Considering histopathological changes of ulcerative colitis, in the present study, surface epithelium showed polypoidal appearances with ulceration in majority of cases. Normal surface epithelium which was considered as atypical feature was seen in 8 (7.3%) cases. The degree of inflammation varied, majority showing moderate to severe inflammation. Only in one case the inflammation was mild. Predominant inflammatory cells in lamina propria were lymphocytes and plasma cells with basal plasmacytosis. A significant number of cases 42 (38.1%) showed neutrophils as predominant inflammatory cells. In these cases it was difficult to differentiate the condition from acute infective colitis. It is a well known fact that in initial biopsies from acute phase of ulcerative colitis are difficult to differentiate from acute infective colitis. However accurate diagnosis of ulcerative colitis is possible if a detailed evaluation of biopsy is done with clinicopathological correlation.[17] In our 42 cases, acute inflammation was primarily based in epithelium rather than lamina propria and presence of associated chronic crypt injury served to distinguish ulcerative colitis from acute infective colitis. The diagnosis of ulcerative colitis in these cases was reached with the help of clinical and endoscopic correlation along with the histology. Coexisting bowel disease (enteric infections, ischemic colitis, diverticular disease and malignancy) may also alter the typical appearance of ulcerative colitis and hence such biopsies need to be reported carefully.

Eosinophils were predominant in 7 (6.3%) cases along with lymphocytes and plasma cells. None of these cases showed peripheral eosinophilia. There has been increasing evidence about the involvement of eosinophils in the pathogenesis of inflammatory bowel disease. Eosinophils play an important role as pro-inflammatory and pro-motility agents thus producing diarrhea, tissue destruction and fibrosis.[18,19,20]

Crypt architectural abnormalities were seen in all 109 cases, which were in the form of cryptitis, crypt abscesses, loss of crypts and shortening of crypts. There was only one case in which crypts were normal. Reduced number of goblet cells is a very good marker and is well appreciated in acute phase of ulcerative colitis.[21] In this study 30 (27.5%) cases showed well preserved goblet cells which was considered an atypical feature. Wu et al[22] studied the effectiveness of Moxibustion on the morphology of colonic mucosa in ulcerative colitis before and after treatment. They have shown that goblet cells were markedly reduced before treatment and a significant improvement in goblet cells was seen after the treatment.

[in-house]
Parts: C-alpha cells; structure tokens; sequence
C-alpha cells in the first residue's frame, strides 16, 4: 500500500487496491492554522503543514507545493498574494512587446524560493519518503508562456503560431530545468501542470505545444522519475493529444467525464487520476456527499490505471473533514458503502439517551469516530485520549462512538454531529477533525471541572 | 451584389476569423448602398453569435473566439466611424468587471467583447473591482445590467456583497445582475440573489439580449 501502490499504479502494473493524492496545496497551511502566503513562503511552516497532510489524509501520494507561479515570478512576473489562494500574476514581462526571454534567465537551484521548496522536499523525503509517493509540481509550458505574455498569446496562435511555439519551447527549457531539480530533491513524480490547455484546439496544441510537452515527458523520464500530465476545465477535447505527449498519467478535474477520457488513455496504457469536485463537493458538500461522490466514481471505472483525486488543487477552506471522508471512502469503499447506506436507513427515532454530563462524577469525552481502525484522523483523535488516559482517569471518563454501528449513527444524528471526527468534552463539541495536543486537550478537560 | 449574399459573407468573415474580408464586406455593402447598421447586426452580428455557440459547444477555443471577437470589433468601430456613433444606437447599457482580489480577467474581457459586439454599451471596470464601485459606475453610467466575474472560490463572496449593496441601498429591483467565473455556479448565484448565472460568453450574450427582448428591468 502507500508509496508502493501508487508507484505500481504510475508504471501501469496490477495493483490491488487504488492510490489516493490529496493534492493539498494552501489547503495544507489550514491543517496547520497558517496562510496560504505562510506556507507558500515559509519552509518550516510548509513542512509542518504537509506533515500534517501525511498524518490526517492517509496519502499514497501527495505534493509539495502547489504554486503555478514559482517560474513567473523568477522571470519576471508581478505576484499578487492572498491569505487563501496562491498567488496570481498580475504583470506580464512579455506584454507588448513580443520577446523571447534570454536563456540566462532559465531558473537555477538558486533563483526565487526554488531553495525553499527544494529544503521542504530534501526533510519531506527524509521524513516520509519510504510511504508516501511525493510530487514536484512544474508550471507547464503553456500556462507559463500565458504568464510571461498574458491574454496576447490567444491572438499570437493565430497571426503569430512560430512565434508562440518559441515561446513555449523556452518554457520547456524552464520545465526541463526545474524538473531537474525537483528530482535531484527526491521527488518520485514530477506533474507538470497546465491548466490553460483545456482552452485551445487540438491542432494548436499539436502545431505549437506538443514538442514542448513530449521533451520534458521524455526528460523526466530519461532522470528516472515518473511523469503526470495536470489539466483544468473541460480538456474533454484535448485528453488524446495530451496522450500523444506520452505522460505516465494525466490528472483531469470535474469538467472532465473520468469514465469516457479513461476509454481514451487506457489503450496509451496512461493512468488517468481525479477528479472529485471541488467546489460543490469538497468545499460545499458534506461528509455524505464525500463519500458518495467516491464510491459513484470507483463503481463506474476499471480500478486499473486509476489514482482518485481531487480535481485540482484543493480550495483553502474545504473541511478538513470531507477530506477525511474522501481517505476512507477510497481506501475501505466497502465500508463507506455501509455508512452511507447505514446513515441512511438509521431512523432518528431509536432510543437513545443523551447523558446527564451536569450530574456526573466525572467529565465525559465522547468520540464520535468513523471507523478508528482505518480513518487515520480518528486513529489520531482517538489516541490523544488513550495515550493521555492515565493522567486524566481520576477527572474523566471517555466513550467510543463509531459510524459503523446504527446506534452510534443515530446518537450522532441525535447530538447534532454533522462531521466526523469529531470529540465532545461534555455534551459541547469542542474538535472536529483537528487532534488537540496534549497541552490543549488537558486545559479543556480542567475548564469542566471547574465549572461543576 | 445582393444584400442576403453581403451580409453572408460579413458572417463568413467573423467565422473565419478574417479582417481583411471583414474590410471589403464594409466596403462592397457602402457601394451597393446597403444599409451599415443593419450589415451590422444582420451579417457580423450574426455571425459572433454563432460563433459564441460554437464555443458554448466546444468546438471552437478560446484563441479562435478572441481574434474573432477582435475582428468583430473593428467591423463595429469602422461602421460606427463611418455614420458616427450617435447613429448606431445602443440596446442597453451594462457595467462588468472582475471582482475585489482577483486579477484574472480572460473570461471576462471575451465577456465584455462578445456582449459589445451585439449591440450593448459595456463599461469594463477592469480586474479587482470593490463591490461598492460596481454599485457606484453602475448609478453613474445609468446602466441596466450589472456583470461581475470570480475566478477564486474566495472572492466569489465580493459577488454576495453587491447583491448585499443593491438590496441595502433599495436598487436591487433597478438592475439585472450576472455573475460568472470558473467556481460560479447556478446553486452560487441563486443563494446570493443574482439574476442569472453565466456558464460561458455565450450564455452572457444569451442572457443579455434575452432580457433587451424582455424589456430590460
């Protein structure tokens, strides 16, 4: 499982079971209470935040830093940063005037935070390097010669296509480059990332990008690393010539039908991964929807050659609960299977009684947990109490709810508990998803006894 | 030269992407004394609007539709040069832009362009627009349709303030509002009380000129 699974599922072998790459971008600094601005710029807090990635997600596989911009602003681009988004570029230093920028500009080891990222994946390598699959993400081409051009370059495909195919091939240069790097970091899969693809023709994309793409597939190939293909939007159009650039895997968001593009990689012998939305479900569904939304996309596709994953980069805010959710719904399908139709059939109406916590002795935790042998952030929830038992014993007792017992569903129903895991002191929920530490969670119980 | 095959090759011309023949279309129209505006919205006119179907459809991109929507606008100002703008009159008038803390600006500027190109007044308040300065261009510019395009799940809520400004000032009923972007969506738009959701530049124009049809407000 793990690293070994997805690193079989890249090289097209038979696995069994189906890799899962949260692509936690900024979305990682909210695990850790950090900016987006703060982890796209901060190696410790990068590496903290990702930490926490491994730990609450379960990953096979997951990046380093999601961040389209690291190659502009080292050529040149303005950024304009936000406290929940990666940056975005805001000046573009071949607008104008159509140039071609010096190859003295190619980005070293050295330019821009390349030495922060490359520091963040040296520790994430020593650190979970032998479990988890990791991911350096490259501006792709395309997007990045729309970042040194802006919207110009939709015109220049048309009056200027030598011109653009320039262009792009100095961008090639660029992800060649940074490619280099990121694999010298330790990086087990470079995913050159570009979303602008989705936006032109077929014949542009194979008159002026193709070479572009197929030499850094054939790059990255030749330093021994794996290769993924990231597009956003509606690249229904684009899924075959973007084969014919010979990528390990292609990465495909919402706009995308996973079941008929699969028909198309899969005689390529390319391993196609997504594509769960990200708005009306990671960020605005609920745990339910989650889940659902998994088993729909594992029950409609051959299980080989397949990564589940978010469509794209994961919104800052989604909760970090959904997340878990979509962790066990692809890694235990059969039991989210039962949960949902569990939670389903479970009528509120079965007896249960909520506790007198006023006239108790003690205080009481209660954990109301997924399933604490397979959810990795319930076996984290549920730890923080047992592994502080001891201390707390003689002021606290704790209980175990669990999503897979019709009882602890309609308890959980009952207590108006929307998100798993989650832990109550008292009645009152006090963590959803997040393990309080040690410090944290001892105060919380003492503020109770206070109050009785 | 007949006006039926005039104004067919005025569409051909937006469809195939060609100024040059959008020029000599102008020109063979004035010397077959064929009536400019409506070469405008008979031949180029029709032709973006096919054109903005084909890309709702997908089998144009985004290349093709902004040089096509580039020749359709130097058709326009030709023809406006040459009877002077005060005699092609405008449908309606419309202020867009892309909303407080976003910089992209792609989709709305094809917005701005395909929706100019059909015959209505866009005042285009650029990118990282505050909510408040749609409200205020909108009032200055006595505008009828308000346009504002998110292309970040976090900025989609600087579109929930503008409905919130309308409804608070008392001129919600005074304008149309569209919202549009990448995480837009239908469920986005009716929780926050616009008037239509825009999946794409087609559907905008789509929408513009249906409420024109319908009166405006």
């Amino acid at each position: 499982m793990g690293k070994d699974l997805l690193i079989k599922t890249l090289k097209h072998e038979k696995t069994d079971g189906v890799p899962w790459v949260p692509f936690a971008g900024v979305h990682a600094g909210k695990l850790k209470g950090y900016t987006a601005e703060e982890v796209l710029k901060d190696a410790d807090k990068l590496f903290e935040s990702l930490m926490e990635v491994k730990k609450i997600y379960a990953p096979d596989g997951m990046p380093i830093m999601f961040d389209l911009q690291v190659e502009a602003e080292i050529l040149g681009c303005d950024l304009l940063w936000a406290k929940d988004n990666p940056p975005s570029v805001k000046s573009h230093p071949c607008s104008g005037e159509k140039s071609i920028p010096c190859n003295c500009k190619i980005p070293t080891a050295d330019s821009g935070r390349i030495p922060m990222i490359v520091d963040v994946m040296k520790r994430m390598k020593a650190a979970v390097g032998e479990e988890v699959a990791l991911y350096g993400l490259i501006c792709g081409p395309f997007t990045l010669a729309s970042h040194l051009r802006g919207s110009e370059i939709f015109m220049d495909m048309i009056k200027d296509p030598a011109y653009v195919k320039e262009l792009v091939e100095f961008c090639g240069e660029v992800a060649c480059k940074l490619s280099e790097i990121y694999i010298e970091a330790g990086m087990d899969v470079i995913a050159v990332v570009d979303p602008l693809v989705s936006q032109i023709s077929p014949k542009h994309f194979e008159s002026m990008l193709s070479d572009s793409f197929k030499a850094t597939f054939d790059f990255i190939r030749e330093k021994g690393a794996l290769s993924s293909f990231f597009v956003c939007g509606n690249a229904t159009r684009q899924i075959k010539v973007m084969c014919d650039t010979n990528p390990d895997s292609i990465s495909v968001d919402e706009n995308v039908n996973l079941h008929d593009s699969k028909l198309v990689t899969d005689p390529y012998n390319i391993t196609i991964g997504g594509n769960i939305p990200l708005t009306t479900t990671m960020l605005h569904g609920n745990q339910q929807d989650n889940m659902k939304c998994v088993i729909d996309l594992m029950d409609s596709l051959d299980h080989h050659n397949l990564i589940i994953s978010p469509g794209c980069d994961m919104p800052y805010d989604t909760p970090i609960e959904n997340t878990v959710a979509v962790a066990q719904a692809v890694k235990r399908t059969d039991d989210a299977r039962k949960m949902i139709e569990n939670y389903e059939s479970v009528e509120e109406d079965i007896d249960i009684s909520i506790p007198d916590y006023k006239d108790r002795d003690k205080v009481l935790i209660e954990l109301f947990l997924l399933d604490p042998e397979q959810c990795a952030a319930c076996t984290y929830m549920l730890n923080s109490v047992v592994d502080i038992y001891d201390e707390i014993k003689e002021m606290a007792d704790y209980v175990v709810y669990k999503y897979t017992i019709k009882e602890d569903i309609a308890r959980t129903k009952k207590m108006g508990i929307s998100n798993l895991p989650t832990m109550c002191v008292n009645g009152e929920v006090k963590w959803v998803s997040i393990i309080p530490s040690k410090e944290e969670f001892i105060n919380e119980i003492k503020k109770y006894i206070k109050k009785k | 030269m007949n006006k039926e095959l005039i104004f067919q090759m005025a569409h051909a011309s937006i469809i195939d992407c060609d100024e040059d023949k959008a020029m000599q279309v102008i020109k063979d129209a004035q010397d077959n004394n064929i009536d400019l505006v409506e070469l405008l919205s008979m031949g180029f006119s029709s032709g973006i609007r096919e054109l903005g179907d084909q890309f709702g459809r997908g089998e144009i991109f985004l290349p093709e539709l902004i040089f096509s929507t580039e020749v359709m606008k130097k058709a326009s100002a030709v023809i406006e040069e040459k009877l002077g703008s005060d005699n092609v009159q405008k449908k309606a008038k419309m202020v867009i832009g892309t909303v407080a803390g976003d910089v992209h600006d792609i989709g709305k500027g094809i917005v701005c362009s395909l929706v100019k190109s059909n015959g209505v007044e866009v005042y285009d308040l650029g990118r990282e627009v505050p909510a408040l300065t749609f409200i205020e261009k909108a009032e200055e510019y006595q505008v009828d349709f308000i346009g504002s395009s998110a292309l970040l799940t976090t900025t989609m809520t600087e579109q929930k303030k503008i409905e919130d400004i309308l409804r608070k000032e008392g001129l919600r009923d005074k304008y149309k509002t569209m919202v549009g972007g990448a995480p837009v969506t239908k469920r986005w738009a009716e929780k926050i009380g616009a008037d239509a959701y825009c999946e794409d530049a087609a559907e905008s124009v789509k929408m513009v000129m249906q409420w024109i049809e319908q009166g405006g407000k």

Zaitoun et al[23] performed morphometric measurements on rectal biopsy specimens from 10 normal control subjects and 33 patients with relapse of ulcerative colitis before and after treatment. They have shown that the ratio of goblet cells to epithelial cells increased after treatment with both steroid and 5ASA. Ajioka et al[24] have reported that in remission phase of ulcerative colitis inflammation is reduced and goblet cell mucus is restored however, evidence of past inflammation such as irregular crypts, paneth cell metaplasia and muscularis mucosa hypertrophy can still be well appreciated. As against this Zhong et al[25] did not show any effect of treatment on goblet cell depletion.

Levine et al[10] evaluated rectal biopsy specimens from a prospective group of 24 asymptomatic patients with an established diagnosis of ulcerative colitis along with 10 normal rectal biopsy specimens as control subjects. [11] (46%) of the 24 patients had a rectal biopsy that was devoid of characteristic findings on which a diagnosis of ulcerative colitis could be made. They concluded that a normal rectal biopsy may occur in longstanding colitis. Kleer et al[12] analyzed sequential sets of biopsies of 41 patients to recognize the great variability in the histological and endoscopic appearances of ulcerative colitis. Endoscopic skip lesions developed in 5 (12%) patients. They found that there was lack of endoscopic and histological correlation in 1/3 rd cases. The results of their study stressed that the finding of normal rectal mucosa both endoscopic and histological is not uncommon in patients of ulcerative colitis either at the beginning or later in the course of the disease.

Also their study emphasized that ulcerative colitis may show variability in endoscopic and histological appearance with skip areas and non diffuse distribution of inflammatory changes. In conclusion, a significant number of patients with new onset ulcerative colitis showed atypical pattern of the disease. Pathologist should be aware of these atypical histological and endoscopic appearances in ulcerative colitis so as to avoid misdiagnosis.